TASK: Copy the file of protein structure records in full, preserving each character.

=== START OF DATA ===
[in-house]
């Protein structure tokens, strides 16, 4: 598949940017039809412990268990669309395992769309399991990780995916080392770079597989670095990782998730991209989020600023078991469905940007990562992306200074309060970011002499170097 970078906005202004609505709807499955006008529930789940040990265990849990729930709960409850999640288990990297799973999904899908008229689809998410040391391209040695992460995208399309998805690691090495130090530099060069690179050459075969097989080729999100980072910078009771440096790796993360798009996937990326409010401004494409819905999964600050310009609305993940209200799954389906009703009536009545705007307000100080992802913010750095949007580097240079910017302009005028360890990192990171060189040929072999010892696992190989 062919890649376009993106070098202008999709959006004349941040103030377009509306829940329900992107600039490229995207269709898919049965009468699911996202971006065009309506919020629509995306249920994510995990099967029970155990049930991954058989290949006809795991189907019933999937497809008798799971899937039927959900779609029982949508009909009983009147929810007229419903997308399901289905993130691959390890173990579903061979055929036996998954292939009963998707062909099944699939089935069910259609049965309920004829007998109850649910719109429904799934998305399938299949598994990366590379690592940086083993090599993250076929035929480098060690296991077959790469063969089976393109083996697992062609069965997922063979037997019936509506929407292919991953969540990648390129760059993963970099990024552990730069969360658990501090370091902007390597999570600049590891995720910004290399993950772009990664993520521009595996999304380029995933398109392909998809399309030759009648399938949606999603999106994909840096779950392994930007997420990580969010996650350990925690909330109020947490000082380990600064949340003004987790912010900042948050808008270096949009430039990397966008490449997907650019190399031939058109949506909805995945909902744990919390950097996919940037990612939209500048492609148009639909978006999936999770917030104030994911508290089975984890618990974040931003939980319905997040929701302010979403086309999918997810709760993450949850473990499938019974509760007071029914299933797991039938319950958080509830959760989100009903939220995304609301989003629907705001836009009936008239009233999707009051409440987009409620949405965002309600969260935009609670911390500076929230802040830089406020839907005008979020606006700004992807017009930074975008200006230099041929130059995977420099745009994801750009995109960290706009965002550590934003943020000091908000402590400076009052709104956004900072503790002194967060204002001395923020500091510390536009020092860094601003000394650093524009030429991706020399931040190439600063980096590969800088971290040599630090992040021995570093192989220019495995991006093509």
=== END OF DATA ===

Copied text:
[in-house]
């Protein structure tokens, strides 16, 4: 598949940017039809412990268990669309395992769309399991990780995916080392770079597989670095990782998730991209989020600023078991469905940007990562992306200074309060970011002499170097 970078906005202004609505709807499955006008529930789940040990265990849990729930709960409850999640288990990297799973999904899908008229689809998410040391391209040695992460995208399309998805690691090495130090530099060069690179050459075969097989080729999100980072910078009771440096790796993360798009996937990326409010401004494409819905999964600050310009609305993940209200799954389906009703009536009545705007307000100080992802913010750095949007580097240079910017302009005028360890990192990171060189040929072999010892696992190989 062919890649376009993106070098202008999709959006004349941040103030377009509306829940329900992107600039490229995207269709898919049965009468699911996202971006065009309506919020629509995306249920994510995990099967029970155990049930991954058989290949006809795991189907019933999937497809008798799971899937039927959900779609029982949508009909009983009147929810007229419903997308399901289905993130691959390890173990579903061979055929036996998954292939009963998707062909099944699939089935069910259609049965309920004829007998109850649910719109429904799934998305399938299949598994990366590379690592940086083993090599993250076929035929480098060690296991077959790469063969089976393109083996697992062609069965997922063979037997019936509506929407292919991953969540990648390129760059993963970099990024552990730069969360658990501090370091902007390597999570600049590891995720910004290399993950772009990664993520521009595996999304380029995933398109392909998809399309030759009648399938949606999603999106994909840096779950392994930007997420990580969010996650350990925690909330109020947490000082380990600064949340003004987790912010900042948050808008270096949009430039990397966008490449997907650019190399031939058109949506909805995945909902744990919390950097996919940037990612939209500048492609148009639909978006999936999770917030104030994911508290089975984890618990974040931003939980319905997040929701302010979403086309999918997810709760993450949850473990499938019974509760007071029914299933797991039938319950958080509830959760989100009903939220995304609301989003629907705001836009009936008239009233999707009051409440987009409620949405965002309600969260935009609670911390500076929230802040830089406020839907005008979020606006700004992807017009930074975008200006230099041929130059995977420099745009994801750009995109960290706009965002550590934003943020000091908000402590400076009052709104956004900072503790002194967060204002001395923020500091510390536009020092860094601003000394650093524009030429991706020399931040190439600063980096590969800088971290040599630090992040021995570093192989220019495995991006093509």